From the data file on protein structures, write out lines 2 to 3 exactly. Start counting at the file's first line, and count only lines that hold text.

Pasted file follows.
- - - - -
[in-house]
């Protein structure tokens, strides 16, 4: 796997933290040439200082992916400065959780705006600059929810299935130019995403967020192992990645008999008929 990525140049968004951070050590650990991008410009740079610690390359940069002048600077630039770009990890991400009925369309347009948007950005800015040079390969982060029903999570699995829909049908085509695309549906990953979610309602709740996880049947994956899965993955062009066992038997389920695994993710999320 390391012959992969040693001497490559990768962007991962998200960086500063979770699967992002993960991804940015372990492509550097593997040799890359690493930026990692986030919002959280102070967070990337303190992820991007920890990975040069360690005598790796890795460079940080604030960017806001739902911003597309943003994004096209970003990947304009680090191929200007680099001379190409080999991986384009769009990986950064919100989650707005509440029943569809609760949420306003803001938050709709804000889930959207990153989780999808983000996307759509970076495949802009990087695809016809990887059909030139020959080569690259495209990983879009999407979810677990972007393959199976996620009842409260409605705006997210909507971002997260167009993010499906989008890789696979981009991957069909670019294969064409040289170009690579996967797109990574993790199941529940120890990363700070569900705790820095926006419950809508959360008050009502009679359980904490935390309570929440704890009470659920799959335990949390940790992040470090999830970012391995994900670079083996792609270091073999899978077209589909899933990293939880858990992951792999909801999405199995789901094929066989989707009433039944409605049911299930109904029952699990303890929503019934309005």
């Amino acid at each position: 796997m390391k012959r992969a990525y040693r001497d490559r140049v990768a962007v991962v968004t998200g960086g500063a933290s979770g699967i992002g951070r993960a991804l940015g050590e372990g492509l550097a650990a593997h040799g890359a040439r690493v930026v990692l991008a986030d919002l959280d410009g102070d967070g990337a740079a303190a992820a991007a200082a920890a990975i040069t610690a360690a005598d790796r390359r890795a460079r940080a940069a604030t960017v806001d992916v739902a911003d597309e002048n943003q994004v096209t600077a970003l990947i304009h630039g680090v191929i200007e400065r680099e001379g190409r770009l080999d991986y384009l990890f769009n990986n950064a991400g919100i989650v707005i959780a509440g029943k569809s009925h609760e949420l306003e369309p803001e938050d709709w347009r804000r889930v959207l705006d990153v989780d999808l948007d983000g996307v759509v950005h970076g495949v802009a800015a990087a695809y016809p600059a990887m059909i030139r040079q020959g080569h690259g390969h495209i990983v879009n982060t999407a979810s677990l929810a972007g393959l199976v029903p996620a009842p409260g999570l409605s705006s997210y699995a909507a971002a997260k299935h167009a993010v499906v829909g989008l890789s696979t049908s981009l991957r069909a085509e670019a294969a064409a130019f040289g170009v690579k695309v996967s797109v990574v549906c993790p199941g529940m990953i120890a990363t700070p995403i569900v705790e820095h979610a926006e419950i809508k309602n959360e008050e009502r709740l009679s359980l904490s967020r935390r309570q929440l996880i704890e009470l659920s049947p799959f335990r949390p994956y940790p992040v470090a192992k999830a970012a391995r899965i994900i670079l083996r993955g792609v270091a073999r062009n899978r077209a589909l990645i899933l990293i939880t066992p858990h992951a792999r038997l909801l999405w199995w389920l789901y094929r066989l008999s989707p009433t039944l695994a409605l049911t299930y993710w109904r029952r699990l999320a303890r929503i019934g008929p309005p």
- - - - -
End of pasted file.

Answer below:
């Protein structure tokens, strides 16, 4: 796997933290040439200082992916400065959780705006600059929810299935130019995403967020192992990645008999008929 990525140049968004951070050590650990991008410009740079610690390359940069002048600077630039770009990890991400009925369309347009948007950005800015040079390969982060029903999570699995829909049908085509695309549906990953979610309602709740996880049947994956899965993955062009066992038997389920695994993710999320 390391012959992969040693001497490559990768962007991962998200960086500063979770699967992002993960991804940015372990492509550097593997040799890359690493930026990692986030919002959280102070967070990337303190992820991007920890990975040069360690005598790796890795460079940080604030960017806001739902911003597309943003994004096209970003990947304009680090191929200007680099001379190409080999991986384009769009990986950064919100989650707005509440029943569809609760949420306003803001938050709709804000889930959207990153989780999808983000996307759509970076495949802009990087695809016809990887059909030139020959080569690259495209990983879009999407979810677990972007393959199976996620009842409260409605705006997210909507971002997260167009993010499906989008890789696979981009991957069909670019294969064409040289170009690579996967797109990574993790199941529940120890990363700070569900705790820095926006419950809508959360008050009502009679359980904490935390309570929440704890009470659920799959335990949390940790992040470090999830970012391995994900670079083996792609270091073999899978077209589909899933990293939880858990992951792999909801999405199995789901094929066989989707009433039944409605049911299930109904029952699990303890929503019934309005």
């Amino acid at each position: 796997m390391k012959r992969a990525y040693r001497d490559r140049v990768a962007v991962v968004t998200g960086g500063a933290s979770g699967i992002g951070r993960a991804l940015g050590e372990g492509l550097a650990a593997h040799g890359a040439r690493v930026v990692l991008a986030d919002l959280d410009g102070d967070g990337a740079a303190a992820a991007a200082a920890a990975i040069t610690a360690a005598d790796r390359r890795a460079r940080a940069a604030t960017v806001d992916v739902a911003d597309e002048n943003q994004v096209t600077a970003l990947i304009h630039g680090v191929i200007e400065r680099e001379g190409r770009l080999d991986y384009l990890f769009n990986n950064a991400g919100i989650v707005i959780a509440g029943k569809s009925h609760e949420l306003e369309p803001e938050d709709w347009r804000r889930v959207l705006d990153v989780d999808l948007d983000g996307v759509v950005h970076g495949v802009a800015a990087a695809y016809p600059a990887m059909i030139r040079q020959g080569h690259g390969h495209i990983v879009n982060t999407a979810s677990l929810a972007g393959l199976v029903p996620a009842p409260g999570l409605s705006s997210y699995a909507a971002a997260k299935h167009a993010v499906v829909g989008l890789s696979t049908s981009l991957r069909a085509e670019a294969a064409a130019f040289g170009v690579k695309v996967s797109v990574v549906c993790p199941g529940m990953i120890a990363t700070p995403i569900v705790e820095h979610a926006e419950i809508k309602n959360e008050e009502r709740l009679s359980l904490s967020r935390r309570q929440l996880i704890e009470l659920s049947p799959f335990r949390p994956y940790p992040v470090a192992k999830a970012a391995r899965i994900i670079l083996r993955g792609v270091a073999r062009n899978r077209a589909l990645i899933l990293i939880t066992p858990h992951a792999r038997l909801l999405w199995w389920l789901y094929r066989l008999s989707p009433t039944l695994a409605l049911t299930y993710w109904r029952r699990l999320a303890r929503i019934g008929p309005p």